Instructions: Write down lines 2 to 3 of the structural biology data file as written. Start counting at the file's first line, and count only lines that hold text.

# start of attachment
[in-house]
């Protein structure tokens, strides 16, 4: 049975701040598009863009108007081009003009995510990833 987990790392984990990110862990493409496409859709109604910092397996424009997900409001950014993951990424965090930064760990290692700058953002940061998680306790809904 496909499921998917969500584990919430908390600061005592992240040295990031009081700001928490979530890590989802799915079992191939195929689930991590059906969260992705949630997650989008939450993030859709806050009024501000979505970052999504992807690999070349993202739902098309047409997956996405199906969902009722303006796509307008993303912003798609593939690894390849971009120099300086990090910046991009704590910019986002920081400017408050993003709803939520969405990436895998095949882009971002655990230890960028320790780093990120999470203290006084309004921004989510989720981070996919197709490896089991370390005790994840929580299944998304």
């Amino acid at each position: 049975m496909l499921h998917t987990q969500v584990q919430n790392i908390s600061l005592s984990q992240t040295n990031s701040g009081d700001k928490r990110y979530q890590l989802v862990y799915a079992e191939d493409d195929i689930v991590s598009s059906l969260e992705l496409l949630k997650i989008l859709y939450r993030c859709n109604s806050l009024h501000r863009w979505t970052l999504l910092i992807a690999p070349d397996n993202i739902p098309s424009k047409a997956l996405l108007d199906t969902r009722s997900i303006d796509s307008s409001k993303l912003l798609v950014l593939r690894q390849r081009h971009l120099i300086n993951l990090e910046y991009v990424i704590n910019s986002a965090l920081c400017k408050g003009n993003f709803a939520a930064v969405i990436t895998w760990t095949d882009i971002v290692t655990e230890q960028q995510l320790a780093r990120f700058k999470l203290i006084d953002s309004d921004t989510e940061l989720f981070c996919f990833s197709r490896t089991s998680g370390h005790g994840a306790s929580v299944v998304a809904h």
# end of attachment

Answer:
């Protein structure tokens, strides 16, 4: 049975701040598009863009108007081009003009995510990833 987990790392984990990110862990493409496409859709109604910092397996424009997900409001950014993951990424965090930064760990290692700058953002940061998680306790809904 496909499921998917969500584990919430908390600061005592992240040295990031009081700001928490979530890590989802799915079992191939195929689930991590059906969260992705949630997650989008939450993030859709806050009024501000979505970052999504992807690999070349993202739902098309047409997956996405199906969902009722303006796509307008993303912003798609593939690894390849971009120099300086990090910046991009704590910019986002920081400017408050993003709803939520969405990436895998095949882009971002655990230890960028320790780093990120999470203290006084309004921004989510989720981070996919197709490896089991370390005790994840929580299944998304």
């Amino acid at each position: 049975m496909l499921h998917t987990q969500v584990q919430n790392i908390s600061l005592s984990q992240t040295n990031s701040g009081d700001k928490r990110y979530q890590l989802v862990y799915a079992e191939d493409d195929i689930v991590s598009s059906l969260e992705l496409l949630k997650i989008l859709y939450r993030c859709n109604s806050l009024h501000r863009w979505t970052l999504l910092i992807a690999p070349d397996n993202i739902p098309s424009k047409a997956l996405l108007d199906t969902r009722s997900i303006d796509s307008s409001k993303l912003l798609v950014l593939r690894q390849r081009h971009l120099i300086n993951l990090e910046y991009v990424i704590n910019s986002a965090l920081c400017k408050g003009n993003f709803a939520a930064v969405i990436t895998w760990t095949d882009i971002v290692t655990e230890q960028q995510l320790a780093r990120f700058k999470l203290i006084d953002s309004d921004t989510e940061l989720f981070c996919f990833s197709r490896t089991s998680g370390h005790g994840a306790s929580v299944v998304a809904h």